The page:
03/02/2012 04:19 EST | Updated 05/02/2012 05:12 EDT

Has Our Mental Health System Gone Mad?

Finally, psychiatrists are so fed up with the regressive way our society treats those with serious mental illness that they are speaking up and making demands on behalf of some of the most vulnerable in our society. The Canadian Psychiatric Association just released a position paper called "The Criminalization of People With Mental Illness."

The paper was approved by their Board of Directors on December 5, 201, and is published in the February, 2012 issue of the Canadian Journal of Psychiatry. The paper itself, written by Hamilton, Ontario forensic psychiatrist Gary Chaimowitz, puts forth 10 recommendations for improvement. The three that I find most important are:

  • The Canadian government should strike a commission to review the effects of deinstitutionalization, specifically holding provincial governments accountable for appropriate psychiatric resources in the hospitals and the community;
  • Governments should reconsider separate funding streams for people with serious mental illness to ensure there are sufficient psychiatric beds and resources available for people with mental illness for as long as they need them;
  • Resources and services should be put in place to provide appropriate and sufficient non-forensic, non-correctional mental health treatment to prevent the criminalization of people with serious mental illness.

In the lead to this post, I used the word regressive to refer to how we treat the mentally ill. Dr. Chaimowitz and the directors of the Canadian Psychiatric Association provided a great deal of evidence as to why regressive is the correct word. They point out that in 1841, Dorothea Dix in the U.S. was so moved by the plight of mentally ill prisoners being held in inhumane conditions in prisons that she lobbied for psychiatric hospitals. In 1836, a Royal Commission in New Brunswick also began to plan for asylums in that jurisdiction.

Consequently, society in that period began to build psychiatric hospitals across all of North America on large tracts of land and in pastoral settings. According to the book Out of the Shadows: Confronting America's Mental Illness Crisis, within 40 years, the population of mentally ill prisoners in U.S. jails dropped to only 0.7 per cent of prison populations. Over time, unfortunately, many of these institutions became overcrowded and places to warehouse people although many caring and public-minded people did provide care and compassion.

In the 1950s and 1960s, for many reasons that coincided with more effective medications where none existed before, society began to depopulate these institutions. It began with the belief that these ill people would be able to live happily in the community supported by an array of services.

But, shortly after this de-hospitalization, the number of mentally ill in the criminal system began to expand in Canada, the U.S., and in much of the industrialized world. As an example, when the Santa Clara California Agnews State Hospital closed in the early 1970s, the county jail's population of mentally ill prisoners increased by 300 per cent, according to the paper "From hospitals to jails: the fate of California's deinstitutionalized mentally ill." Between 1955 and 1994, the rate of state hospital beds in the U.S. per 100,000 went from 339 to 29. In 1959, in Canada, the number of inpatient beds in psychiatric hospitals went from four per 1000 population in 1964 to less than one per 1000 population in 1979 .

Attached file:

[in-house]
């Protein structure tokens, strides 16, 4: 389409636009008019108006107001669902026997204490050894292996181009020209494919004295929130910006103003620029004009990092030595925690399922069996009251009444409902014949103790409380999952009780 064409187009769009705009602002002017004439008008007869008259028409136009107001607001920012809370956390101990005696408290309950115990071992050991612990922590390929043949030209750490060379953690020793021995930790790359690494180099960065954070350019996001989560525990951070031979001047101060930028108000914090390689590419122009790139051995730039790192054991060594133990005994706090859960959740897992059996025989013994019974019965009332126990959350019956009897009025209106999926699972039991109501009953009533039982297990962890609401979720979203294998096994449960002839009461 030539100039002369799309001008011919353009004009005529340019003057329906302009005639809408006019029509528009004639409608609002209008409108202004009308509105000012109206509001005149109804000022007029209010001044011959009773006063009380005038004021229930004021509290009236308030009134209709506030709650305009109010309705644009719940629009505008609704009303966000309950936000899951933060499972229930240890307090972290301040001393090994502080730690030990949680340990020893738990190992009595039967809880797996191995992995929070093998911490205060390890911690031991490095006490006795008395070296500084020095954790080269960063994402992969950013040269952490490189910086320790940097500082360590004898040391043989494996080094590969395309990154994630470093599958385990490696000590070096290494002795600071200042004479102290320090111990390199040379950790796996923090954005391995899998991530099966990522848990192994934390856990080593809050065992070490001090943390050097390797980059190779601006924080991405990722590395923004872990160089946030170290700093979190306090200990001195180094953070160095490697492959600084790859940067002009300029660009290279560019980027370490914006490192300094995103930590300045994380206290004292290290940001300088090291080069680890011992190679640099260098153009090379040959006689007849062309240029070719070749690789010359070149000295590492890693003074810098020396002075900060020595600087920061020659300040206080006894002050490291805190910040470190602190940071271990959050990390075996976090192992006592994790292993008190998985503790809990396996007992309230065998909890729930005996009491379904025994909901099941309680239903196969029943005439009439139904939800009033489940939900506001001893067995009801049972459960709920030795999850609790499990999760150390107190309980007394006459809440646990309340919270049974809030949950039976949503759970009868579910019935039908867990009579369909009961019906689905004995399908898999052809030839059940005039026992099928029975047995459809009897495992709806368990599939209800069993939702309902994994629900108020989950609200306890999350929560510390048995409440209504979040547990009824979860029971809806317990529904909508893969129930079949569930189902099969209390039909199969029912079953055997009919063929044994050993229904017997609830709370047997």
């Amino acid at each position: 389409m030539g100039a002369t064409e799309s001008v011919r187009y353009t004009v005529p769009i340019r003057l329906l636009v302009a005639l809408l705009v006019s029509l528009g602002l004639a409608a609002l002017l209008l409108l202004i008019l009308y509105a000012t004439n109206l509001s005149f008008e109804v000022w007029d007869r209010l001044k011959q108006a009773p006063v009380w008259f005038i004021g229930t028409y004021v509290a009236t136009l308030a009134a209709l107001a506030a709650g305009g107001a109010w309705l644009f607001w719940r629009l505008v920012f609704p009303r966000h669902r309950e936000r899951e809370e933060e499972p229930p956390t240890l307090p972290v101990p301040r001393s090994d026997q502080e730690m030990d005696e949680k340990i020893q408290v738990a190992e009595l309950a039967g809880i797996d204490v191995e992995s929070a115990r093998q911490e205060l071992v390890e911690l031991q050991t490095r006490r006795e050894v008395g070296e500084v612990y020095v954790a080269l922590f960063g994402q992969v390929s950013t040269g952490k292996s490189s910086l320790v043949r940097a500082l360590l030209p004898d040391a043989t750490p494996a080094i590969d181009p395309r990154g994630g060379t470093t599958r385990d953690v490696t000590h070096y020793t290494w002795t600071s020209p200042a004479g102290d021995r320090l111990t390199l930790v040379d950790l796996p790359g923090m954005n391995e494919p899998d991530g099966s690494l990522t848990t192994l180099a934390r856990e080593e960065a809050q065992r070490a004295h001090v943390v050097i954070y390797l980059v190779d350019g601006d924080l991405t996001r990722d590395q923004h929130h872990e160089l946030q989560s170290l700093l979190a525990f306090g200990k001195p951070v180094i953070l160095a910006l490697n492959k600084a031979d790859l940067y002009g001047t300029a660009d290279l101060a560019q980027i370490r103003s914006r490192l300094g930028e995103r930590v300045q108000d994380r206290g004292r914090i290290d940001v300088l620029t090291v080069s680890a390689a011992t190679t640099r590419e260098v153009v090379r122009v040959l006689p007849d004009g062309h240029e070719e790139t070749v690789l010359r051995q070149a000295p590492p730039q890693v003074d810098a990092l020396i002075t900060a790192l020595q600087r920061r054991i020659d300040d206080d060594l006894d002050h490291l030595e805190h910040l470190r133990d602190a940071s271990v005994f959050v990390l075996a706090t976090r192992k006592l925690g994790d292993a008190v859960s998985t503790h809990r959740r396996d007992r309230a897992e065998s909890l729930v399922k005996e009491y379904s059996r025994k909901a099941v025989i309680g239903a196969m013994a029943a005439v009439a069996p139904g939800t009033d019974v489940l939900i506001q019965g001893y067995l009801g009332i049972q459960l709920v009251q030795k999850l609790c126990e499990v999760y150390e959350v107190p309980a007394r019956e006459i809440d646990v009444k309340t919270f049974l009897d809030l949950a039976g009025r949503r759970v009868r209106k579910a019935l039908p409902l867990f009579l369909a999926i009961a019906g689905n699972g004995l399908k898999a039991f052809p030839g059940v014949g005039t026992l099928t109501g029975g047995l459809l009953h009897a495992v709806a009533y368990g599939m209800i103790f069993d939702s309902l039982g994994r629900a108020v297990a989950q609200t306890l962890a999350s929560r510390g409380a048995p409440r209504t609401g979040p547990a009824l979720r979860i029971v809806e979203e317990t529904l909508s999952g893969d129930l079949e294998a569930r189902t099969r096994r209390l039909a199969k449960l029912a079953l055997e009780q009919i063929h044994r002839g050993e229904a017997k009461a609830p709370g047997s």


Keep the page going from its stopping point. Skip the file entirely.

The money from the hospital sector needed to provide community support for those discharged either did not get there or was insufficient. Those patients discharged to the community or new patients needing service could not get service. They were often out on the street and running afoul of the criminal system.

At the same time, it became more difficult for doctors to hospitalize patients who needed it or to keep them there long enough to bring about meaningful improvements. Laws designed to safeguard the rights of patients resulted in patients not being able to enjoy the right to be well.

Toss in the fact that hospitals are attempting to save money not in what they pay to their CEOs but in the service they provide, there is pressure on doctors and other staff to reduce lengths of stay.

The consequence of all this is that more and more of those with mental illness are not receiving care or are winding up in correctional facilities where they may or may not receive care. The average cost of maintaining one male federal prisoner is $100,000 a year ($180,000 for a female prisoner). Hospital stay and community support would be a great deal cheaper.

It is no wonder that Canada's psychiatrists are "as mad as hell and are not going to take this anymore" as Howard Beal, played by Peter Finch in the 1976 film Network, shouted out the window.

We should all be as mad as hell and demand changes. It is incomprehensible how a supposedly civilized society can treat ill people this way. Kudos to Canadian psychiatrists for speaking out.